Background: The aim of the study was to explore resilience among refugee children whose parents had been traumatized and were suffering from Post-Traumatic Stress Disorder (PTSD).
Methods: The study comprised 80 refugee children (40 boys and 40 girls, age range 6–17 yrs), divided into two groups. The test group consisted of 40 refugee children whose parents had been tortured in Iraq before coming to Sweden. In accordance with DSM-IV criteria, these children were further divided in two sub-groups, those who were assessed as having PTSD-related symptoms (n = 31) and those who did not have PTSD-related symptoms (n = 9). The comparison group consisted of 40 children from Egypt, Syria and Morocco whose parents had not been tortured. Wechsler Intelligence Scale for Children, 3rd edn. (WISC-III), Diagnostic Interview for Children and Adolescents- Revised (DICA-R), Post-Traumatic Stress Symptoms checklist (PTSS), "I Think I am" (ITIA) and Strengths and Difficulties Questionnaire (SDQ) were used to assess IQ; PTSD-related symptoms; self-esteem; possible resilience and vulnerability.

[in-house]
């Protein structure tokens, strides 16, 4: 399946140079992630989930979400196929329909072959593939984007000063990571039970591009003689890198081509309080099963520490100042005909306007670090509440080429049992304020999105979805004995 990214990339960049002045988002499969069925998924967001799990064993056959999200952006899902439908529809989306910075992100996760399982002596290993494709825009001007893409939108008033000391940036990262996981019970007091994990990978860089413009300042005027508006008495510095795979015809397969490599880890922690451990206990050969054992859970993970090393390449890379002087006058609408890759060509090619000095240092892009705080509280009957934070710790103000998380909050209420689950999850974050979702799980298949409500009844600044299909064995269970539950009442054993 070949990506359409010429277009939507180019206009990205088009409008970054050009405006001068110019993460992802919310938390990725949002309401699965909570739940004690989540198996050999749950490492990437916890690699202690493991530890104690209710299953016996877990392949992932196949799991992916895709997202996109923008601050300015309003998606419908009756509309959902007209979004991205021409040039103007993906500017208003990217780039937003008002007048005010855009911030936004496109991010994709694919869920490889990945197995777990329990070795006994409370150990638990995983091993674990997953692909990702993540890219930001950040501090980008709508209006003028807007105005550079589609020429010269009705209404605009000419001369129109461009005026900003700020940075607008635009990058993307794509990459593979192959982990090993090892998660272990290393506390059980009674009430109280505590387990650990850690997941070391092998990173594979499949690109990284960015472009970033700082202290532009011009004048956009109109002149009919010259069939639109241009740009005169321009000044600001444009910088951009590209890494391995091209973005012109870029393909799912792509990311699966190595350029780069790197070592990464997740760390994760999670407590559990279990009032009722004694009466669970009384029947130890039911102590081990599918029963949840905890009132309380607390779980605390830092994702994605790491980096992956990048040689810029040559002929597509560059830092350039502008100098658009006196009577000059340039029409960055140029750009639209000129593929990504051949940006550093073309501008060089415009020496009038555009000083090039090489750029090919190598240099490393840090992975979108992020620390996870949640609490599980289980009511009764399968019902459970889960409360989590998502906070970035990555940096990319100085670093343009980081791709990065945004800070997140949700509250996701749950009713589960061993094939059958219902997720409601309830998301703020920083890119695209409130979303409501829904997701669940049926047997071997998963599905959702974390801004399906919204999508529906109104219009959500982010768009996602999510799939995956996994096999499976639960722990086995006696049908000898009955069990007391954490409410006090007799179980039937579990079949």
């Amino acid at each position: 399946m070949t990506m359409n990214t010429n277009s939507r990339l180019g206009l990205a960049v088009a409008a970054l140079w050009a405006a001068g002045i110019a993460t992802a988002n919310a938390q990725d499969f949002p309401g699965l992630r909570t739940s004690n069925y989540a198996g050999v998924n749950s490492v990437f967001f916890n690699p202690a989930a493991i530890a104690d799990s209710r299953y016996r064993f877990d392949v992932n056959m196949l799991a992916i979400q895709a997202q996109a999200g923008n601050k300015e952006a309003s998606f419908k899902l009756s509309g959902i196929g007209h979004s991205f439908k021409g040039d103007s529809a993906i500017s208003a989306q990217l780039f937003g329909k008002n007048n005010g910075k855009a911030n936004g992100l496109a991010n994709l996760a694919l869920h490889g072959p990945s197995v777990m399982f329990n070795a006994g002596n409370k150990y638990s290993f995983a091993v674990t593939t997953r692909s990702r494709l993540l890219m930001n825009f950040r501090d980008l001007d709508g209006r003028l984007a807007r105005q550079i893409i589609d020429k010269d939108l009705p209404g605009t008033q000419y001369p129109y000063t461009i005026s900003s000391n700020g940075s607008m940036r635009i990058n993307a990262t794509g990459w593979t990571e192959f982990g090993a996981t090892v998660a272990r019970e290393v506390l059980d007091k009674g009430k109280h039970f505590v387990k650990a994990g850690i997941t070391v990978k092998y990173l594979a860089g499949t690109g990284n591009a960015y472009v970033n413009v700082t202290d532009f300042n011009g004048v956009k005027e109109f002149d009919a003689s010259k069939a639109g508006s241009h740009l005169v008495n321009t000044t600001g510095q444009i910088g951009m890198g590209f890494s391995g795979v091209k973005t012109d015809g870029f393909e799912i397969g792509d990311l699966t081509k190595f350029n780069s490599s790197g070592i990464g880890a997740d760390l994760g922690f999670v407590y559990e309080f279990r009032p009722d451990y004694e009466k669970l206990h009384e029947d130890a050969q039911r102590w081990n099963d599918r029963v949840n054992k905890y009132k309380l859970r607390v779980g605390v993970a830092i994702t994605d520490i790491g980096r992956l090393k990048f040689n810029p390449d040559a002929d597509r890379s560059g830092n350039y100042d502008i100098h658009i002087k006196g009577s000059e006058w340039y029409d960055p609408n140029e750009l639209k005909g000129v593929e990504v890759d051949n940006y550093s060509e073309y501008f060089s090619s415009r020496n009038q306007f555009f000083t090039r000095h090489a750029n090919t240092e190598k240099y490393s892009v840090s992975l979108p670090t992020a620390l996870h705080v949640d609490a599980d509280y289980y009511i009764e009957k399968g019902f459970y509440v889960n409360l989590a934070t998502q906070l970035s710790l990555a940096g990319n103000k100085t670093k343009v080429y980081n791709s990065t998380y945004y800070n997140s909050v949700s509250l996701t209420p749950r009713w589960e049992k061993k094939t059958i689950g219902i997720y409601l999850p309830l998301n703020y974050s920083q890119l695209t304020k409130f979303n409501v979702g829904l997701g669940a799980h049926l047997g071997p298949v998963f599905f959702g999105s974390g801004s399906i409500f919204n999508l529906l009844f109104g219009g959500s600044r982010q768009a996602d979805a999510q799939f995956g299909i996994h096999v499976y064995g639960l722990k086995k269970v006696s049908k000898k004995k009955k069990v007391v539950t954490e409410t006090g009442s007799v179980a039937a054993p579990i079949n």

Results: Children without PTSD/PTSS in the traumatized parents group had more favorable values (ITIA and SDQ) with respect to <i>total scores, emotionality, relation to family, peer relations</i> and <i>prosocial behavior</i> than the children in the same group with PTSD/PTSS and these values were similar to those the children in the comparison group (the non-traumatized parents group). The children in the non-traumatized parents group scored significantly higher on the IQ test than the children with traumatized parents, both the children with PTSD-related symptoms and those without PTSD-related symptoms.
Conclusion: Adequate emotional expression, supportive family relations, good peer relations, and prosociality constituted the main indicators of resilience. Further investigation is needed to explore the possible effects of these factors and the effects of IQ. The findings of this study are useful for treatment design in a holistic perspective, especially in planning the treatment for refugee children, adolescents and their families.
2008. Vol. 2, no 7